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About The Bend bulletin. (Bend, Or.) 1903-1931 | View Entire Issue (Dec. 6, 1916)
THE UKND HULLETI.V, BENI). OKK.. WEDNESDAY, DECEMBER 0, 1010.
The Rural Credits and
Federal Reserve Laws
At tho meeting of tuo formers of
'this section held recently to discuss
'the stato and Federal llural CrcdltB
Haws, 'C. S. Hudson, president of tho
-First Nntlonal Hank, of Bend, read
a papor In which ho dlscuRsod tho
two measures and .also tho Federal
llesorvo law. Mr. Hudson's paper
.Mr. Hudson' Phmt
I assume that you aro all more
or less familiar with tho llural Crt'd
HUj laws, recently passed; also with
.ho Federal Reserve law, hut as hoth
f theso lawfl aro of cciial Importanco
to farmers and hankers, I thought
you mlBht he Interested In knowlnB
iiow tho same woro regarded hy one
of your homo hankers.
1 rocard theso measures ns tho two
greatest plei'es of constructive legis
lation that liavo heen passed In tho
United States In tho last fifty years.
They effect tho very heart of our
nKrlcultural and financial prosperity.
Tho prosperity of tho United
States depends on tho prosperity of
Tho farmer and commercial lntor-i-sts
In turn depend on tho stahlllly
it our financial Interests.
Tho fiilluro of either rocks tho
lioat of prosperity and frequently
Avrccks tho same.
I'Vilcicnl Itosorvi- I.nw.
1 do not bollevo that It Is possible
to have a financial panic in tho
United States In tho future, unless
'fiiiiBcil by protracted hard times, duo
to repeated crop failures.
In order to make this point clear
to you It will bo necessary to give
you a few facts as to the Federal Ito
Hcrvo law and its workings.
Tho law hih passed 111 litl.'I. and
Is thorofoio three years old. Like
nil now legislation It has been se
verely criticised by Its opponents,
but after three ears' trial, with sev
eral amendments In tho Interim, It
has been found, although not per
fect, workable, nnd to havu tho con
fidence of tho people ami foreign
Tho financial system of tho United
SinteH baa been regarded as tho least
wffliTlent In tho civilized world. The
jianlcs that Imvo resulted hy reason
of this Inefficiency Imvo cuiiHed un
told losses of money, property and
lives, In tho past,
The gieatcst loss, however, has
been in tho confidence In our hanks.
'This lack of confidence Iiiih uiuscd
hundreds or millions of dollars to
ho withheld from circulation, which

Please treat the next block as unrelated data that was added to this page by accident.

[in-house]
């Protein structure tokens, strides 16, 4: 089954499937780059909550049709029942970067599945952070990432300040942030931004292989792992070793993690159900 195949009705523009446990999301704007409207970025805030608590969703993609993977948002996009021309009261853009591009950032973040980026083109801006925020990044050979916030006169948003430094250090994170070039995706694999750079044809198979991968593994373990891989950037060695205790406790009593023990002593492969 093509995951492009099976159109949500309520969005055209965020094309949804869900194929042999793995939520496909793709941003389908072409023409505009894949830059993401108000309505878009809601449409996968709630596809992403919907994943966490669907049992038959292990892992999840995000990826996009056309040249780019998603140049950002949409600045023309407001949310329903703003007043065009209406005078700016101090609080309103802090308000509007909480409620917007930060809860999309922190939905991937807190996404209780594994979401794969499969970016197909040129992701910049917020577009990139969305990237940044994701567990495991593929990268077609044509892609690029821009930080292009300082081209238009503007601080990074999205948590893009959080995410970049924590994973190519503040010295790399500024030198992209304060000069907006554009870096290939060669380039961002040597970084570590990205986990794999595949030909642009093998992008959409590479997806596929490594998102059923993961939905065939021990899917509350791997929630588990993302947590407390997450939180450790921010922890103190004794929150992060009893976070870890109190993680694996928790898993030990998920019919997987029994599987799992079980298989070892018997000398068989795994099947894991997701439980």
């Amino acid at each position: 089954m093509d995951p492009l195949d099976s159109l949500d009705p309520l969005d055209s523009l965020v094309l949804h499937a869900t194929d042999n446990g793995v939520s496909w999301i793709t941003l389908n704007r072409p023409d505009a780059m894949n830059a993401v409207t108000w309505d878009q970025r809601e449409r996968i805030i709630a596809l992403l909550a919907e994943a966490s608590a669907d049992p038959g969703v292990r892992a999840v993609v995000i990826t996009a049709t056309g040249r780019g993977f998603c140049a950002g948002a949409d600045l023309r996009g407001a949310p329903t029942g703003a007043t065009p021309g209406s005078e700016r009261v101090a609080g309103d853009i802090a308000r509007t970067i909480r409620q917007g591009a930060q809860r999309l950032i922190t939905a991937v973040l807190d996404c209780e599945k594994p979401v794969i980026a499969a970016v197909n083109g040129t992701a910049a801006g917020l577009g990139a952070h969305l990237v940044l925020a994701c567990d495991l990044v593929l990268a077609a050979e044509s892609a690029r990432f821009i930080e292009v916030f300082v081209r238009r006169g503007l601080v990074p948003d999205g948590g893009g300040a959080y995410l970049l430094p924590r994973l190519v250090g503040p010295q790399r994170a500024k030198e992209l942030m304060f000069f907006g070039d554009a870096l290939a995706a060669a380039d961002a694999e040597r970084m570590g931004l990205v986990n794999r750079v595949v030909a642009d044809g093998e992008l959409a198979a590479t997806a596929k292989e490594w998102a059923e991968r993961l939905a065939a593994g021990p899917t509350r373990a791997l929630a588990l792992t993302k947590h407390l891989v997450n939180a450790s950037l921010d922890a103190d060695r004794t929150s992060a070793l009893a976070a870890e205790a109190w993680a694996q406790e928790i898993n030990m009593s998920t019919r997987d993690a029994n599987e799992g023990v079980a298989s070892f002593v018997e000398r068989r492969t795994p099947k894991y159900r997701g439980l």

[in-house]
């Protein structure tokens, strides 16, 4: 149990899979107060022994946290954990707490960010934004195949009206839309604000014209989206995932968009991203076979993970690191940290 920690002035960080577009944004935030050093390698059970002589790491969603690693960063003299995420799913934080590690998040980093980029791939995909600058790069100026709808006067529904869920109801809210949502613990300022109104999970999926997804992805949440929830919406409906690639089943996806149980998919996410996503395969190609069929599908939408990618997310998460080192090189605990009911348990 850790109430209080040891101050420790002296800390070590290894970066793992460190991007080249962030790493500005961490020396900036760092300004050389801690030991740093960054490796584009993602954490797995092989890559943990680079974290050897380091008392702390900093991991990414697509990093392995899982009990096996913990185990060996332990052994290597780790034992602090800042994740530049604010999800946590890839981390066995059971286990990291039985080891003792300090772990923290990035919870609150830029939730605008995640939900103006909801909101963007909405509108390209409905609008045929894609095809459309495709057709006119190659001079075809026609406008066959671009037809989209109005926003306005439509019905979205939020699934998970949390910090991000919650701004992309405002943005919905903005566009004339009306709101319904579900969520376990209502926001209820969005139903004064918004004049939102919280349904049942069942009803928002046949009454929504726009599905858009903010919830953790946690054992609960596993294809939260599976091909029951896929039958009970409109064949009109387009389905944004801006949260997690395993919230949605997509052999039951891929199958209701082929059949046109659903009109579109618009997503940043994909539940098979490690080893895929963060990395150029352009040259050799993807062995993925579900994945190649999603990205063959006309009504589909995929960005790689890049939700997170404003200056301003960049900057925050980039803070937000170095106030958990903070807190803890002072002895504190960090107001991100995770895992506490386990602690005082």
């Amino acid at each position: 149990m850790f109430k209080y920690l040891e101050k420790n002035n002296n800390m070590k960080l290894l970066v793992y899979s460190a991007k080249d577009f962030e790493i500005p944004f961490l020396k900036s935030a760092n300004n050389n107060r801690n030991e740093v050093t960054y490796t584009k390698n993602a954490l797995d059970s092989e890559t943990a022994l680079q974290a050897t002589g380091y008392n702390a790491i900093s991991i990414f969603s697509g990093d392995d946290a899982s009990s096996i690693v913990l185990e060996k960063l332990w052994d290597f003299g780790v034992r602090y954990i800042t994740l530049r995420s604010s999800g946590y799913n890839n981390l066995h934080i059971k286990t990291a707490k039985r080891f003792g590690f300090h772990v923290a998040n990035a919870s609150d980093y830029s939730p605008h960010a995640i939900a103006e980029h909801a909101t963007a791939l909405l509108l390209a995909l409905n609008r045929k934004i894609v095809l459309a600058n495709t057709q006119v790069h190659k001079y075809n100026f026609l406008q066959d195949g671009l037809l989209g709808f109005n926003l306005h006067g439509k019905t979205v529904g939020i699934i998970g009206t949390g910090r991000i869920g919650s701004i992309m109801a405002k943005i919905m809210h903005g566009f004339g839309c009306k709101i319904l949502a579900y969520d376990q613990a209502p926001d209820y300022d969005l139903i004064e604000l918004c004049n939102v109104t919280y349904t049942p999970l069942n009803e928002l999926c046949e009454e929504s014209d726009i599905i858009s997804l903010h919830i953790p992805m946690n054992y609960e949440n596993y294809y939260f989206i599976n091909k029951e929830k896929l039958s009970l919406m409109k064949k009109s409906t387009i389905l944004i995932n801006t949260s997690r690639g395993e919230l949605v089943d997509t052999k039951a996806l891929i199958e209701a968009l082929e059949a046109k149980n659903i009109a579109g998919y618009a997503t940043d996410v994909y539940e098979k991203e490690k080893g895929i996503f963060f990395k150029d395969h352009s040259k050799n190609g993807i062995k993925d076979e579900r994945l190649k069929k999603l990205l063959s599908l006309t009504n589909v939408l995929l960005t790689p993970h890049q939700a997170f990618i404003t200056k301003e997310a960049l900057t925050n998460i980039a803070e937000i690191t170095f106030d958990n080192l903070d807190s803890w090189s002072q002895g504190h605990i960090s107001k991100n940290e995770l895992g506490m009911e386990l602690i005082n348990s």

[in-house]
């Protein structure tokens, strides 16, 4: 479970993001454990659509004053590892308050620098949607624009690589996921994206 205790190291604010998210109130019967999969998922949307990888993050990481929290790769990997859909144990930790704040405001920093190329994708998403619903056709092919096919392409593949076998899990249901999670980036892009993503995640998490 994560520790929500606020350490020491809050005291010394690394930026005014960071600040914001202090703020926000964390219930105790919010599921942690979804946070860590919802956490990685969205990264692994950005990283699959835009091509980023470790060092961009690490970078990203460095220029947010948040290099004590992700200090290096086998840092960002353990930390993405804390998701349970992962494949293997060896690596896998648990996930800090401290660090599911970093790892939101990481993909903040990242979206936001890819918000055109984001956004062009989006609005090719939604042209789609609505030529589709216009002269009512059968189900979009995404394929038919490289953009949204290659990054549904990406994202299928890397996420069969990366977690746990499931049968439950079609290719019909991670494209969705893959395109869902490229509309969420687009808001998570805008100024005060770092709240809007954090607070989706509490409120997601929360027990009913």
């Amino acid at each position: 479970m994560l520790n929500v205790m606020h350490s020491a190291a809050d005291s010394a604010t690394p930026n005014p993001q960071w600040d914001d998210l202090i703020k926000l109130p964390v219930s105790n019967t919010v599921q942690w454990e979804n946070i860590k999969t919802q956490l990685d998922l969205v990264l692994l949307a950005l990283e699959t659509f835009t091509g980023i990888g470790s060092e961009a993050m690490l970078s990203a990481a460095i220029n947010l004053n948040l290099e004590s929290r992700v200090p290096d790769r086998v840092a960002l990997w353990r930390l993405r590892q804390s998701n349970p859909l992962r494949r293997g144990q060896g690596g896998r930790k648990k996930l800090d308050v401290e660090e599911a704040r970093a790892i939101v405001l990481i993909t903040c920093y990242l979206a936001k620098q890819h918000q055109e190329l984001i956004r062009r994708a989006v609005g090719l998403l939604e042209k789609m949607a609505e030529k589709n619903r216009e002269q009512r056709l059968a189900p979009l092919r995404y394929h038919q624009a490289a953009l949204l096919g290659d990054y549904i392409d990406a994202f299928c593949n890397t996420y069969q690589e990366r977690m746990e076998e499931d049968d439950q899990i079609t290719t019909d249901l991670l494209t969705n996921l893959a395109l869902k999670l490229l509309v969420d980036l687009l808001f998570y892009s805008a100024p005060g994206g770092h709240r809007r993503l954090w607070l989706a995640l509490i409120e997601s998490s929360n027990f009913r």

In turn has retarded development,
In all lines, to tho detriment of tho
How I 'iin les llffcct Hunks.
11 want to Illustrate to you how
jpanlis effect banks, nuil therefore
'the peoplo as n whole:
Under tho old law, each hank was
u separate unit, doing business In
dependently. You farmers deposit
ed your money wllh us. Wo loaned
out a certain per centago of these
leposlts; retained a certain percent
n ge In our vaults and carried tho
balance with our correspondent or
city banks In Portland, New York,
or wherever those accounts weio
Under prosperous conditions wo
-Mended our loans as far as we could
rouslsteutly, In order to inako money
for our stockholders; as long as
t limm woro prosperous mid you did
not want your money, this hh u
We will iiHSiimo that another panic
xuch as wo experienced In 1007 takes
place. At the first sign of double
nil well-regulated bunks begin to
strengthen their reserves. That Is,
convert tholr deposits Into cash. This
is accomplished by calling In tholr
loans, selling their securities, etc.
Country banks call on (heir city cor
respondents to ship them gold or
currency, to meet tho demands of
Theso demands come to tho city
banks from thousands of their coun
try bank customers. To meet theso
demands they In turn must call In
their loans; tho result Is that Inter
est rates In the money centers ad
vance to 10, 20, CO and even 100 per
cent. Bonks that cannot collect fall,
and thousands aro ruined.
This was tho condition three years
ago, but today Is a thing of tho past,
and I sincerely bellovo Impossible in
tho future. My reason for this state
ment Is that the National banks of
tho United States are now working
together under tho Federal Hcscrvo
law, hacked up by tho government.
I "want to Illustrate this to you
briefly, and ask jour earnest con
sideration, as It effects you vitally.
Instead of each bank working In
dependently, trying to strengthen It
self at tho expense of tho other, re
sulting In the sure downfall of the
weakest, and somotimes tho strong
est, tho National banks nro now
working as n unit, backed by tho
government of tho United States nnd
with utmost unlimited resources.
Wo will assume, for tho purposo
of argument, that wo liavo another